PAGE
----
This story was published in partnership with The 19th, a nonprofit, nonpartisan newsroom reporting on gender, politics and policy.
With days to go until the 2020 general election, The 19th spoke with former U.S. Attorney General Eric Holder, now chairman of the National Democratic Redistricting Committee, in a wide-ranging interview about the gender impact of voter suppression, redistricting and the Census.
The country’s first Black attorney general also weighed in on criminal justice reform and the Breonna Taylor case, as well as why being a first matters in Black political leadership.
Below is an edited version of the conversation.
The 19th: We’ve written a lot this year about the reality that racism is on the ballot for Black voters. And we know that the majority of those voters are Black women. So let me start by asking, what do you see as the stakes of this election for them on issues including criminal justice reform, voting rights and ballot access, and the range of specific and qualities that have been exposed by this pandemic?
Eric Holder: I’d say that more than any particular issue, what’s at stake in this election is our democracy itself. But if we look at the disparities that have been exposed over the course of this year, I think we’ve got to talk about the impact of the pandemic. The economic downturn, the systemic racism that has been exposed in any number of areas, not the least of which is the criminal justice system. The disproportionate impact, that doesn’t get enough attention, of the climate crisis. There are environmental justice issues that have arisen.
This is the most consequential presidential election of my lifetime. And, so you know, I was born when Harry Truman was president! I think this is of that magnitude because this is really a decision that the American people have to make about what the direction of the country is going to be.
The 19th: More than 50 million Americans have already voted in an election, which is, I think, a sign of enthusiasm. But it is also a sign of voter suppression. Should we be characterizing those Black and brown voters as “heroic” when they’re actually being forced to stand in line for hours to counteract suppression?
Holder: It’s great that we have high levels of enthusiasm, and there’s no question that that is there. But this is not just about voter enthusiasm. Look at Georgia and Texas, two states that have a history of voter suppression. Look at the lines that we’re seeing there, and there’s no good reason for it … other than that you’re trying to keep the vote totals low.
You’re trying to discriminate against Democrats, then most specifically, you want to make sure that people of color don’t have access to the polls. Georgia has not improved their voting processes much after that travesty of an election back in 2018 that I’m still convinced that Stacey Abrams won.
This is really part of a larger project by the Republicans to entrench themselves into power illegitimately gained and illegitimately maintained. It’s about gerrymandering, photo ID laws, poll closures since the Shelby County case, purging voter rolls, weaponizing the Census. I mean, they’re doing a whole range of things to try to keep themselves in power.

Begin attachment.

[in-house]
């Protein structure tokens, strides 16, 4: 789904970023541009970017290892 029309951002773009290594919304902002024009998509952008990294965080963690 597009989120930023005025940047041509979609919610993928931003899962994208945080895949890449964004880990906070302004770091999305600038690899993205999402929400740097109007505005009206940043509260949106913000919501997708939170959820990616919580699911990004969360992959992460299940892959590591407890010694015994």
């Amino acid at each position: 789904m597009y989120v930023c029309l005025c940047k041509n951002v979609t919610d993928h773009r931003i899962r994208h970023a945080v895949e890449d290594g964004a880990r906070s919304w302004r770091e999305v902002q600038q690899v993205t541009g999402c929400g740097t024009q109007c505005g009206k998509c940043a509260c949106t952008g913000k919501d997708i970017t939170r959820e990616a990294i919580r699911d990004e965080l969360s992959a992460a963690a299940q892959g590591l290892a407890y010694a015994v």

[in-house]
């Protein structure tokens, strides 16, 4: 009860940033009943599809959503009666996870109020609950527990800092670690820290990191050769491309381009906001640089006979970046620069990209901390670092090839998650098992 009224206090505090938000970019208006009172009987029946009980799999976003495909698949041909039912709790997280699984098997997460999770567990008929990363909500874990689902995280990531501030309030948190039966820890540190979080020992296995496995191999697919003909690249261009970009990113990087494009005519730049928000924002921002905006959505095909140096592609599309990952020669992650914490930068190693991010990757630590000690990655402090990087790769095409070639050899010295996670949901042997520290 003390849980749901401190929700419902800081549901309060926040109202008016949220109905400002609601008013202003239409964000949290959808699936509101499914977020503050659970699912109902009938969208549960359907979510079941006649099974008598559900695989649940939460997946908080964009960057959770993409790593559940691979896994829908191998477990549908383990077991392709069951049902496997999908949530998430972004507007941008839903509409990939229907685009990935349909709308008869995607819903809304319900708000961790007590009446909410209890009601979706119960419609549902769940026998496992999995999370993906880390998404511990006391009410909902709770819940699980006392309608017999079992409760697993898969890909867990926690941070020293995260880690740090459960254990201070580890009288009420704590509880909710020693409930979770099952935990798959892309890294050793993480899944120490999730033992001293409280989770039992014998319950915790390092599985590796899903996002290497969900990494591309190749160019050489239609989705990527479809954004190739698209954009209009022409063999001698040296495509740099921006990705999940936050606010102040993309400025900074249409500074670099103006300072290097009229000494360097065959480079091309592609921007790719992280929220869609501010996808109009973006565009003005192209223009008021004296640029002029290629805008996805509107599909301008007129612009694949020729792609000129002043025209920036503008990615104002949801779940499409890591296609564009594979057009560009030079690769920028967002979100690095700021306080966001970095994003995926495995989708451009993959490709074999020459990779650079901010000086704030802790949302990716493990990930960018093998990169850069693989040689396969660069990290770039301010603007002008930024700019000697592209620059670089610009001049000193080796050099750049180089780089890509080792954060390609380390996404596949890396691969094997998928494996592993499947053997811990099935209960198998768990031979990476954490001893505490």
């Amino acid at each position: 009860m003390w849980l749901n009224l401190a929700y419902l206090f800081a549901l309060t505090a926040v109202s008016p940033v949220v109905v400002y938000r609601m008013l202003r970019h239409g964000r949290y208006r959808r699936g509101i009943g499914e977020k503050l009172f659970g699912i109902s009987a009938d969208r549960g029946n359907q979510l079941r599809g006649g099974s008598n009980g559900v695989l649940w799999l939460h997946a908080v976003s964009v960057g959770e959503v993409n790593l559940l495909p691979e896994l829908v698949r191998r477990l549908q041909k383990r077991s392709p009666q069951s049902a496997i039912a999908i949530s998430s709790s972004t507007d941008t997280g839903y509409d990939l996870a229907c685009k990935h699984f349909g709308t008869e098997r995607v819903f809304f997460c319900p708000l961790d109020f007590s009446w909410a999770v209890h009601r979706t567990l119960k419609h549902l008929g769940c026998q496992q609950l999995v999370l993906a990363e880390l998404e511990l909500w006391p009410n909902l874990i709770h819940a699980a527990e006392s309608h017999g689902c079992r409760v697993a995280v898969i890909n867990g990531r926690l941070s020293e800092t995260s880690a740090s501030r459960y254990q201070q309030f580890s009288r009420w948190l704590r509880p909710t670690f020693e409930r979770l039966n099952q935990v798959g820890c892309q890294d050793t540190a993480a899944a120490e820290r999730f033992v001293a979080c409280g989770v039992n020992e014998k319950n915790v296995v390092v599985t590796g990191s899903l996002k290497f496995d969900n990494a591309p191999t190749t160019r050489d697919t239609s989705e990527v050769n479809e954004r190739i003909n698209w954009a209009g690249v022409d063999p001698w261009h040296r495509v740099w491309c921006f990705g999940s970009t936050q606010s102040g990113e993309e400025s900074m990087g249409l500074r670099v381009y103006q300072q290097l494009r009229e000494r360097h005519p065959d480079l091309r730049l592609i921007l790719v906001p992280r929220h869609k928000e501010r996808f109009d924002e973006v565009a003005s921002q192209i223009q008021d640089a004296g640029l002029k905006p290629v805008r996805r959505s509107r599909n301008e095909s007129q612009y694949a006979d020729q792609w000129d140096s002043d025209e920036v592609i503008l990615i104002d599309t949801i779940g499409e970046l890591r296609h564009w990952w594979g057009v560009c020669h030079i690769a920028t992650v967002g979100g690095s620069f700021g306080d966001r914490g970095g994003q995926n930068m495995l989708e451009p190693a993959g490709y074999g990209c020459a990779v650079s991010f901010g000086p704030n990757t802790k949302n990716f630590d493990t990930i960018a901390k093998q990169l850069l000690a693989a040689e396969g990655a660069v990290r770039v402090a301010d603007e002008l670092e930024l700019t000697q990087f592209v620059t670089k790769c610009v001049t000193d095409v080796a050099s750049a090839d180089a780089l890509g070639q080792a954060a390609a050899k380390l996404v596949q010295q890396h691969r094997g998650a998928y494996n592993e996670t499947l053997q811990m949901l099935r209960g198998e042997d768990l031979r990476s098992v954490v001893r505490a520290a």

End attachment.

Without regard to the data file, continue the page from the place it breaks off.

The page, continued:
The numbers speak for themselves, and they are unapologetic. They are brazen in their desire to keep people away from the polls. They’re afraid of the very people who they say they ultimately want to represent.
The 19th: We know voter suppression is not just an issue from a racial standpoint, but also in terms of gender, because again, Black women are the majority of Black voters and could be among the most disenfranchised, even if they are among the most galvanized Americans. Can you talk about the specific threat to them, in terms of their numbers?
Holder: The most reliable voters, as a group, are African American women. And so, if you look at all of the things that are being done to suppress the African American vote, the Democratic vote, the people who suffer the most under these suppression tactics are African American women.
There is a gender issue here because when you look at the ways in which Republicans are holding on to what, in essence, is minority support and holding on to majority power, you know there’s that disconnect. But they don’t want to suffer any electoral consequence for that. And so they do all the things that we just talked about … they’re trying to keep Black women away from the polls.
They get that Black women are an extremely potent political force. And if you want to neuter the Democratic Party, you have to keep Black women away from the polls. Black women vote in huge numbers and then also vote in substantial numbers for Democratic and progressive candidates, which is totally inconsistent with the political desires and the political needs of illegitimately entrenched Republicans.
The 19th: I want to talk about another area of focus for you, the statehouses that are in play this cycle and the implications of some of these state legislatures that could flip. Black women have been on the front lines pushing back against suppression. Are they also in the fight over redistricting? Should they also be concerned about gerrymandering? Why?
Holder: I get it that everybody is focused on the presidential election, but people can’t forget those down-ballot races. I actually hate the term “down-ballot” because it makes it seem like they’re not as important. But the reality is that on a day-to-day basis, your life is more impacted by who serves in your state legislature than by who the president of the United States is.
And that’s why I’ve been trying to work, to get people to focus on those down-ballot races. Angela Lang [the founder of BLOCK, or Black Leaders Organizing for Communities in Milwaukee] has been a great partner of ours in our attempts to democratize Wisconsin. Angela Lang and BLOCK are going to be a huge factor in the presidential election, by getting African Americans and people in Milwaukee to the polls in ways that they did not go to the polls in 2016. It’s much more likely that Joe Biden wins the presidency because he’s gonna carry Wisconsin in 2020.
Black women are out there. Angela is a great example of a community-based organization led by an African American woman that has a huge impact not only in her neighborhood, but in her state and also in this nation.
The 19th: As someone who was serving as attorney general and beginning to work on reforms during the emerging Black Lives Matter movement, I want to ask you about the Breonna Taylor case and what criminal justice reform could look like going forward, depending on the outcome of this election. This was a case where Black women and their civil rights were highlighted as an issue.
Holder: In the wake of this, people are not really understanding the impact to Black women around police violence and the need for police reform. There is a focus on the way in which Black men have been treated by the criminal justice system, the nature of their interactions with police officers on the street. And that’s understandable.